So that’s why it’s one of the most commonly missed standards from the American Gap Association’s interested organization: an on-site orientation. In many ways it’s also probably the most difficult thing to ensure happens in a quality fashion given that it’s usually overseas and oftentimes in the hands of the staff or program partners to deliver. It’s very easy to monitor and administer things when you have direct control over them from the programmatic perspective, but when you send a student out to, say a program partner or nonprofit organization overseas, the likelihood that they’ll cover all of the items on an orientation is pretty small. That’s why it’s AGA’s stand that the best practice is to give a pre-departure orientation, as well as to facilitate an on-site orientation, and perhaps most importantly, is to give the orientation notes that are expected to be covered to the student directly. Ultimately, one of the most important assumptions that isn’t often talked about is that the student is their own best recourse for safeguarding their well-being. Too often we are taught that our safety belongs in the hands of some local authorities; think of the police, the fire department etc. but at the end of the day, a student is going to be the one in charge of whether they put themselves into a dangerous situation, whether they eat the wrong food, or whether they run afoul of their boss for lack of understanding. All of these are the reasons for why an on-site orientation is so important and especially so that the checklist or notes are given to them – at least in that way they’re able to advocate for themselves!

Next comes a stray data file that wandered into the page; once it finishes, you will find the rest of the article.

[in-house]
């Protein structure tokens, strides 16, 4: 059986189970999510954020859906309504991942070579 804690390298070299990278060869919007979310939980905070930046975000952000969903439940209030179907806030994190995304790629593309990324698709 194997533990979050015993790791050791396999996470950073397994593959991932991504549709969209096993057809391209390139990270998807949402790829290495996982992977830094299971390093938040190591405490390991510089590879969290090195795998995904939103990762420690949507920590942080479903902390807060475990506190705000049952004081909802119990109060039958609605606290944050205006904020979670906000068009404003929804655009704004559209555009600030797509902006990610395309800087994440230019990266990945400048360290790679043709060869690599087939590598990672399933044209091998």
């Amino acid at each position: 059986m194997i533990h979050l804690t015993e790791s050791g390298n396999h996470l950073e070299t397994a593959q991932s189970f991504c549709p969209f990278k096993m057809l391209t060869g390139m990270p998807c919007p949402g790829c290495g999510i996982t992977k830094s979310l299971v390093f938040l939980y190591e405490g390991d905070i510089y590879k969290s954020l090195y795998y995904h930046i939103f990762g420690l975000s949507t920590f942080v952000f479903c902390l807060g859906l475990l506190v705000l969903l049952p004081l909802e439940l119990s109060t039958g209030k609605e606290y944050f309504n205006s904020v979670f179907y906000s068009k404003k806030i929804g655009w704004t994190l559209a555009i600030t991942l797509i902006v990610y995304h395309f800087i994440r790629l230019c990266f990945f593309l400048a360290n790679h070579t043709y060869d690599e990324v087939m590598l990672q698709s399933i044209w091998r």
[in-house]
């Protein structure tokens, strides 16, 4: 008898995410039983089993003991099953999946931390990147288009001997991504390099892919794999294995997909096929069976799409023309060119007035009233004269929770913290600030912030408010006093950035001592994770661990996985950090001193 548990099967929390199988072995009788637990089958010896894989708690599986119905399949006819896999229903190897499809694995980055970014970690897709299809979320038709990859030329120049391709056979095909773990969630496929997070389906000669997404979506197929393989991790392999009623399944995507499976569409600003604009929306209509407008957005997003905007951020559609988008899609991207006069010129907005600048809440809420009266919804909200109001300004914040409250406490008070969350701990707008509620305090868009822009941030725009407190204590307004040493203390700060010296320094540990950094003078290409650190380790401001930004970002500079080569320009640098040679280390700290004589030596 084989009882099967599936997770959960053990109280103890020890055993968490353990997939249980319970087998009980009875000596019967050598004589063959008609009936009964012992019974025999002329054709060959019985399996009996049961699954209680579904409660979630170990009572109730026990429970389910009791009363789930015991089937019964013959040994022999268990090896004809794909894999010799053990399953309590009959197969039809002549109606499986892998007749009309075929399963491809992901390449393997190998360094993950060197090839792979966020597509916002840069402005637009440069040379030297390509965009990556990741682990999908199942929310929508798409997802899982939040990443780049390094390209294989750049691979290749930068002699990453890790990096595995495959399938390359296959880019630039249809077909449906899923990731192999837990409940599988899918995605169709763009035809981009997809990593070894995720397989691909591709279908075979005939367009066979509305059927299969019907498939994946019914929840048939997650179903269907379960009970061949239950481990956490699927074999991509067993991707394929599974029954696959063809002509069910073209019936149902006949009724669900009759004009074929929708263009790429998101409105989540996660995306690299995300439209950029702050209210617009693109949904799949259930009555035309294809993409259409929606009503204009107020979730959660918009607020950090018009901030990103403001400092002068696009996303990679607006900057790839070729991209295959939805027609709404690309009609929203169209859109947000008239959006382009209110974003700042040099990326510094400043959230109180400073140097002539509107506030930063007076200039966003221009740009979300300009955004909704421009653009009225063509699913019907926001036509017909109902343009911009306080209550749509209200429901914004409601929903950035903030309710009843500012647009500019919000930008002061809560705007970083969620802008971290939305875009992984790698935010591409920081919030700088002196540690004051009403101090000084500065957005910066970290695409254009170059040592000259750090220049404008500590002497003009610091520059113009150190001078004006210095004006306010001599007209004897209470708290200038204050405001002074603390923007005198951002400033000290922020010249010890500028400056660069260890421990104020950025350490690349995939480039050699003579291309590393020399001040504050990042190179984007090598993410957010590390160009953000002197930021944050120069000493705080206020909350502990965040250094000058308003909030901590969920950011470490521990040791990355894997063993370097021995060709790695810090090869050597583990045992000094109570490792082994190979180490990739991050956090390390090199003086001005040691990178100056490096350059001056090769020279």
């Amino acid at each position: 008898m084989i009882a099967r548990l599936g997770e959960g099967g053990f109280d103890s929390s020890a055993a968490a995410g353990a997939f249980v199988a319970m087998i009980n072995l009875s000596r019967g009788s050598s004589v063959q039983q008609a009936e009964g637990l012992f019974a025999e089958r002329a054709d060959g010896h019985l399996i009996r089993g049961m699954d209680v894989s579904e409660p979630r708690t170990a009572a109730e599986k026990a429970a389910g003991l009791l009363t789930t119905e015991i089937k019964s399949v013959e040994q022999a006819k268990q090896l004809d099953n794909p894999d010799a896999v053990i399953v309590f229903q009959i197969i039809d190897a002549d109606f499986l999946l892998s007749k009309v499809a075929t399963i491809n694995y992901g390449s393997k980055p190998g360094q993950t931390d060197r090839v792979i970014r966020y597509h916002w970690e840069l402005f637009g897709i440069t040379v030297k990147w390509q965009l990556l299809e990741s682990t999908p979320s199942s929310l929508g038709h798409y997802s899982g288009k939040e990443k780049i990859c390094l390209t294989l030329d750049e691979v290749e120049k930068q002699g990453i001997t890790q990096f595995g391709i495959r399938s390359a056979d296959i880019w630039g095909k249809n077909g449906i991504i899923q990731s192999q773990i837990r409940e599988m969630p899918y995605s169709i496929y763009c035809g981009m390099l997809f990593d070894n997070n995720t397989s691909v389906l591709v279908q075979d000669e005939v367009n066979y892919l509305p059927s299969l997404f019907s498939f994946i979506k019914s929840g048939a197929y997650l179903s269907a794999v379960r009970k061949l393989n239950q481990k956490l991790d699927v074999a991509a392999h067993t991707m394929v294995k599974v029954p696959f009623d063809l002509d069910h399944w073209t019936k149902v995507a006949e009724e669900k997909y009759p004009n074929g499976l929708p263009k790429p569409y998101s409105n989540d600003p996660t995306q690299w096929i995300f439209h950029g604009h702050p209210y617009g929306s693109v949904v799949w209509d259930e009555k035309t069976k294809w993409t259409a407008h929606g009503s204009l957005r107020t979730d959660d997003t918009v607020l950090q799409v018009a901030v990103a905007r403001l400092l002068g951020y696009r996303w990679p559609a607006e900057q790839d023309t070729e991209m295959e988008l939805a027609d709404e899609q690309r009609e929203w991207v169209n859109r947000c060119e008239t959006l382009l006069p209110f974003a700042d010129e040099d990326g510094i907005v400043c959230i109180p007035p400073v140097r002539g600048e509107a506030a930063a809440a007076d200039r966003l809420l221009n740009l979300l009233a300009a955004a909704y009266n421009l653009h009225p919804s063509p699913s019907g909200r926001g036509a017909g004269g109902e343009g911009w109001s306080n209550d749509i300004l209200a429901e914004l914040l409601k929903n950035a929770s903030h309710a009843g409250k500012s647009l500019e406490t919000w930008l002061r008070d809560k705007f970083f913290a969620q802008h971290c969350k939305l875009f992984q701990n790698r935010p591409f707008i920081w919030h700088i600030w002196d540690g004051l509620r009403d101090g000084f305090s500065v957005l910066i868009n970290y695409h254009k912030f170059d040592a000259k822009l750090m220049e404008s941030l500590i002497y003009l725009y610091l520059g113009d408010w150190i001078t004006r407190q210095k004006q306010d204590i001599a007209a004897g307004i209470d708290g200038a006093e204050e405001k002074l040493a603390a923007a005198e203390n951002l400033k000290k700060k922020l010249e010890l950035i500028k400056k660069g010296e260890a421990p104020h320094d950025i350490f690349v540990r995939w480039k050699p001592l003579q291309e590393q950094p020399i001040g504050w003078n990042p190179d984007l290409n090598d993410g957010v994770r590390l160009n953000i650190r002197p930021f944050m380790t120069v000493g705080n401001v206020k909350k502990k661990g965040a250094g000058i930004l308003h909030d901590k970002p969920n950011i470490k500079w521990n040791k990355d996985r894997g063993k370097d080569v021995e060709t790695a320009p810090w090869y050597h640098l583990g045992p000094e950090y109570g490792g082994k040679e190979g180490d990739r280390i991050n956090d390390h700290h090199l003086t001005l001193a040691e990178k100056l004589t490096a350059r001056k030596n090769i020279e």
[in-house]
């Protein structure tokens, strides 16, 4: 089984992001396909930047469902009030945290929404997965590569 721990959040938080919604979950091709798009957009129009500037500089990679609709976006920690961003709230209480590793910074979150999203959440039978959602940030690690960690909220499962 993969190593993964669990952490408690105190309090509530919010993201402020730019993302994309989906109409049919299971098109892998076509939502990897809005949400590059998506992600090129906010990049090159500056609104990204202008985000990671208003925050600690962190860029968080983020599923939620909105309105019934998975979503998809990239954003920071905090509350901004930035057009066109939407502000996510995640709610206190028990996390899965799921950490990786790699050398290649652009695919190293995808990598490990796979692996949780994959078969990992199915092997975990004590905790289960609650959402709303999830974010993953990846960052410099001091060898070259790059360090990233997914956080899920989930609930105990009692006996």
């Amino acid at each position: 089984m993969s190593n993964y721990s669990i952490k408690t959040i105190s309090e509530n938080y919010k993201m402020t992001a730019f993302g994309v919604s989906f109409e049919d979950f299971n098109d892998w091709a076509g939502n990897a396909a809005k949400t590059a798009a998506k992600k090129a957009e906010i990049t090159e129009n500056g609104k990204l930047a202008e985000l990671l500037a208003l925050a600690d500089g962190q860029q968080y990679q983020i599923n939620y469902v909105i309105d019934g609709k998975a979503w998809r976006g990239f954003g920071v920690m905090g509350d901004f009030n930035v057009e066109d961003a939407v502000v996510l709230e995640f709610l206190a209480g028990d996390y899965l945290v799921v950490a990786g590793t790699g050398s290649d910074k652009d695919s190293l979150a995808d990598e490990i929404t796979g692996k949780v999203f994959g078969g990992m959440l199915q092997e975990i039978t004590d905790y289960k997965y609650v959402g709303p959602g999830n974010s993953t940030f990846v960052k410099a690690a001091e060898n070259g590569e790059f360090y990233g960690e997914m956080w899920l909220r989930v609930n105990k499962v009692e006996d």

Orientation is also about grounding and setting expectations. For instance, it’s very common that the student will assume that the headquarters mentioning of a particular policy doesn’t apply when they’re on program.  Frankly, that’s the way they’ve been trained.  It’s like playing mom against dad. It goes like this, during my admissions interview I was told by the admissions staff that the policy is no alcohol and no drugs. What’s SUPPOSED to happen is that that policy is readdressed on the ground to show a continuity of agreement between admissions, policy, and of course consequences. If that’s not covered on the ground, then the average student will likely assume that the policy as stated in the admissions from headquarters side is different than the one in reality. And this certainly plays into a lot of issues that are inevitable on especially international programming.

Click here to watch a great video that will contextualize some of the concerns that affect us and thus a reason for an on-site orientation … not the stark contrast here!  “1st world problems”